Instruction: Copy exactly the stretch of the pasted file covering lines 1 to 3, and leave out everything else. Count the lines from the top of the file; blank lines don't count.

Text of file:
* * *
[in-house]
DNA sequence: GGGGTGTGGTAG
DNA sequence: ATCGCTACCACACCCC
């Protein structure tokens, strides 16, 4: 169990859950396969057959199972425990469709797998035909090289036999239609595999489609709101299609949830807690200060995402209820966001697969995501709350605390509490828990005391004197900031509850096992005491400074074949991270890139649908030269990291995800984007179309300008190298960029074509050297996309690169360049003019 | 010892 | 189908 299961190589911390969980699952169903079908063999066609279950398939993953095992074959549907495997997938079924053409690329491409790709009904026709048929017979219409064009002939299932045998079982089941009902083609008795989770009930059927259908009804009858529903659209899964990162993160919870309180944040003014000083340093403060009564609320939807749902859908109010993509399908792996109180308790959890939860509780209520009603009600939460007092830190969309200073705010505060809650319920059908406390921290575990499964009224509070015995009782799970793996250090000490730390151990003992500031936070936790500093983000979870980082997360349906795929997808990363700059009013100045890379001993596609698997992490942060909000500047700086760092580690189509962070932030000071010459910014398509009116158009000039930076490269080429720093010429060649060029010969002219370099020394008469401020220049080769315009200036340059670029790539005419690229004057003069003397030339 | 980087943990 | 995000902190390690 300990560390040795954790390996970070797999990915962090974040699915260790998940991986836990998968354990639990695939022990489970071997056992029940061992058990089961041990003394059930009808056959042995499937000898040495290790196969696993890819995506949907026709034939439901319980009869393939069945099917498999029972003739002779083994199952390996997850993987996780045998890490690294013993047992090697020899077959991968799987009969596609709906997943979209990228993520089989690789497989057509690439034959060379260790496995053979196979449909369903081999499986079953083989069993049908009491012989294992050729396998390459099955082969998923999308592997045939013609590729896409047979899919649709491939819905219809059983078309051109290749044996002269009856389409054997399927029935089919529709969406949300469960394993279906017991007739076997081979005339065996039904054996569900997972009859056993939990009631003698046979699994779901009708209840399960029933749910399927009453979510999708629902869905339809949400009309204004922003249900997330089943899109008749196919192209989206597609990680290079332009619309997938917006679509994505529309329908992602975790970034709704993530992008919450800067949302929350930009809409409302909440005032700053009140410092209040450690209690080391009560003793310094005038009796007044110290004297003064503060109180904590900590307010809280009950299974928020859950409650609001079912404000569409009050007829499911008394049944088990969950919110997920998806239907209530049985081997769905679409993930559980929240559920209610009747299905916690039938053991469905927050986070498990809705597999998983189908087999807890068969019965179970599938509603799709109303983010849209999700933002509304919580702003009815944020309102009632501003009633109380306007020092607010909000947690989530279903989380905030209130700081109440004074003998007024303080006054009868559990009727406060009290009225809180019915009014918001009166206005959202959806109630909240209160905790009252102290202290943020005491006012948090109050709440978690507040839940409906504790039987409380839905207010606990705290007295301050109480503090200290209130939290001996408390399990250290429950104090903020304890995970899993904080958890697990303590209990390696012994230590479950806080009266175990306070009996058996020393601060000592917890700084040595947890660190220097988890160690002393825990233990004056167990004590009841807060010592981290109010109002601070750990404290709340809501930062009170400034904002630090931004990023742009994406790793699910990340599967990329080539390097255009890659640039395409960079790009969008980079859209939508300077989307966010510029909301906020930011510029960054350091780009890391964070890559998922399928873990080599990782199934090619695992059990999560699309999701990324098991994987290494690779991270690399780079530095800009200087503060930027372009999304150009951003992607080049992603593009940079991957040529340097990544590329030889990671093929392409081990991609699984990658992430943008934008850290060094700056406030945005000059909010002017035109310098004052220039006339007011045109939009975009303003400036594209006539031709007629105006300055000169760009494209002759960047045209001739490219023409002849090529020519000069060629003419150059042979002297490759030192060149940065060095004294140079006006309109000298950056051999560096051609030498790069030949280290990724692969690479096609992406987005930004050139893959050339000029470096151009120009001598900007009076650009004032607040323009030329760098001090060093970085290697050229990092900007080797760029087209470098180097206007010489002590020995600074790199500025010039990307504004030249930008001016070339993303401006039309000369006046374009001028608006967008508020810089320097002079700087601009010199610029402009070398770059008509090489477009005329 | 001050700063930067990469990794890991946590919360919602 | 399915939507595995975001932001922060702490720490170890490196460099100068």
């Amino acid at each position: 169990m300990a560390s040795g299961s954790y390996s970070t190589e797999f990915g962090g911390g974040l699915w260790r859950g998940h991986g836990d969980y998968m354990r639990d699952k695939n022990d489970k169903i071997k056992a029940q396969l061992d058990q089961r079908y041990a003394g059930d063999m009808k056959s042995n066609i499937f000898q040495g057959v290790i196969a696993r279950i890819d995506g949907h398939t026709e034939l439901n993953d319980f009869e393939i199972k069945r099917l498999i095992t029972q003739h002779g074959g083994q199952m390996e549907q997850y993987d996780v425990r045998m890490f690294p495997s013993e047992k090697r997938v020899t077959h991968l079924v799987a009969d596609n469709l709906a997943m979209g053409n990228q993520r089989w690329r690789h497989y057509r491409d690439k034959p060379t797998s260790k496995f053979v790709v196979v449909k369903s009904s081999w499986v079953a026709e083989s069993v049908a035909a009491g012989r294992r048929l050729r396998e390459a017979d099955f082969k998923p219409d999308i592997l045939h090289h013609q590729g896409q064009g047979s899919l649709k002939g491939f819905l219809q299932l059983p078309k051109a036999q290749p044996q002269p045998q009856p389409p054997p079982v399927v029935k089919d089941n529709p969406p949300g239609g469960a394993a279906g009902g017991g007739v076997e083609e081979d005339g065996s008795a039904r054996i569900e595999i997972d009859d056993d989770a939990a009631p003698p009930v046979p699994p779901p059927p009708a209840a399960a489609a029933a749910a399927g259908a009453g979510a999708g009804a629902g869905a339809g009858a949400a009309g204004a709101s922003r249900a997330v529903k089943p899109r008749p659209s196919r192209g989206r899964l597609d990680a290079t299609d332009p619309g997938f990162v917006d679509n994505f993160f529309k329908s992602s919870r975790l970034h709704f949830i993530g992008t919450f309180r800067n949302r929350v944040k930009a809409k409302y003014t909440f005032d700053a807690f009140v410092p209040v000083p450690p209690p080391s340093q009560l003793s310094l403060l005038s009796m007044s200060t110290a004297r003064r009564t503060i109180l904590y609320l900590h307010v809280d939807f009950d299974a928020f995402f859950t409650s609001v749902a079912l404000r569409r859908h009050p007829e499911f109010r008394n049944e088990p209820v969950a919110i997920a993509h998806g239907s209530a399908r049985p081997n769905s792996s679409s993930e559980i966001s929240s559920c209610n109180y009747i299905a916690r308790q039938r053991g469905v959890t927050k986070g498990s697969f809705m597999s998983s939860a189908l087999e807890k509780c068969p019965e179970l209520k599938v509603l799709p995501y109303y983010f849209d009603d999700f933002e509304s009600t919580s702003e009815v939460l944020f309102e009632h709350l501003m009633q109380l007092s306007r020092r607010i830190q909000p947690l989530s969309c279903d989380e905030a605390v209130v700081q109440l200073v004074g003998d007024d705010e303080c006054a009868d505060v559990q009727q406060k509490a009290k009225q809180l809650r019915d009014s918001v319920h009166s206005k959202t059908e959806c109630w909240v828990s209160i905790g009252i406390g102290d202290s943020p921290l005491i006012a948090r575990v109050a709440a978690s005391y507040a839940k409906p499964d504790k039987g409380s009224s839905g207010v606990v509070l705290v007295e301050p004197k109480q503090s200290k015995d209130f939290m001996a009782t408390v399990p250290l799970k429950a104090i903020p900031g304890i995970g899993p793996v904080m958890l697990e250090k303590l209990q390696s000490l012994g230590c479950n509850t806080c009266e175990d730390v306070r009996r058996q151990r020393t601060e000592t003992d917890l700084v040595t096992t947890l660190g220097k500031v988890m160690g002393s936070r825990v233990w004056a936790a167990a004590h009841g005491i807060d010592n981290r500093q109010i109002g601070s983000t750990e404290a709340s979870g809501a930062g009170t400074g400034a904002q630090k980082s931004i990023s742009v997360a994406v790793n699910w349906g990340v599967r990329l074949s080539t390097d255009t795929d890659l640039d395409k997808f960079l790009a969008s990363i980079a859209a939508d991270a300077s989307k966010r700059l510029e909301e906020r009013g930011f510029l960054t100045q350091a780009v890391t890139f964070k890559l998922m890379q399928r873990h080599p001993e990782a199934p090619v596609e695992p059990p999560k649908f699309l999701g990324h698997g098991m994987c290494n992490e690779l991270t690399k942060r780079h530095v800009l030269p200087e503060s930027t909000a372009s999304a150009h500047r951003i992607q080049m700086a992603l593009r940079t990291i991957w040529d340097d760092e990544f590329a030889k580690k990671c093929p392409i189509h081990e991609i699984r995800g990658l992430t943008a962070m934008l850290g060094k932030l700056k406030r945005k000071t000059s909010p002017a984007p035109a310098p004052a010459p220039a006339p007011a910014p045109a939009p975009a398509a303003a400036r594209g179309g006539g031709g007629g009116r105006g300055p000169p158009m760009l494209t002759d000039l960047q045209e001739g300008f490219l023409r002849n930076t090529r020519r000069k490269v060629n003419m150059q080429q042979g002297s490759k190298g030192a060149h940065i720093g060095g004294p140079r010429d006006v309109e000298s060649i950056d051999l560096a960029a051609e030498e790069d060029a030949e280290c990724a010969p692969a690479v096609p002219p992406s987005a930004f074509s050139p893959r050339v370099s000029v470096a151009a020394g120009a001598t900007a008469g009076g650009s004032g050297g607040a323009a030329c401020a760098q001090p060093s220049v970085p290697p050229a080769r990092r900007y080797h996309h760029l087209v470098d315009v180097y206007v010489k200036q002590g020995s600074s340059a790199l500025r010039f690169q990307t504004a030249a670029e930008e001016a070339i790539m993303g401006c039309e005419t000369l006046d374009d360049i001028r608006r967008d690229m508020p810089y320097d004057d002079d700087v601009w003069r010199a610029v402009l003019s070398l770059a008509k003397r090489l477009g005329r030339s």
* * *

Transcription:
[in-house]
DNA sequence: GGGGTGTGGTAG
DNA sequence: ATCGCTACCACACCCC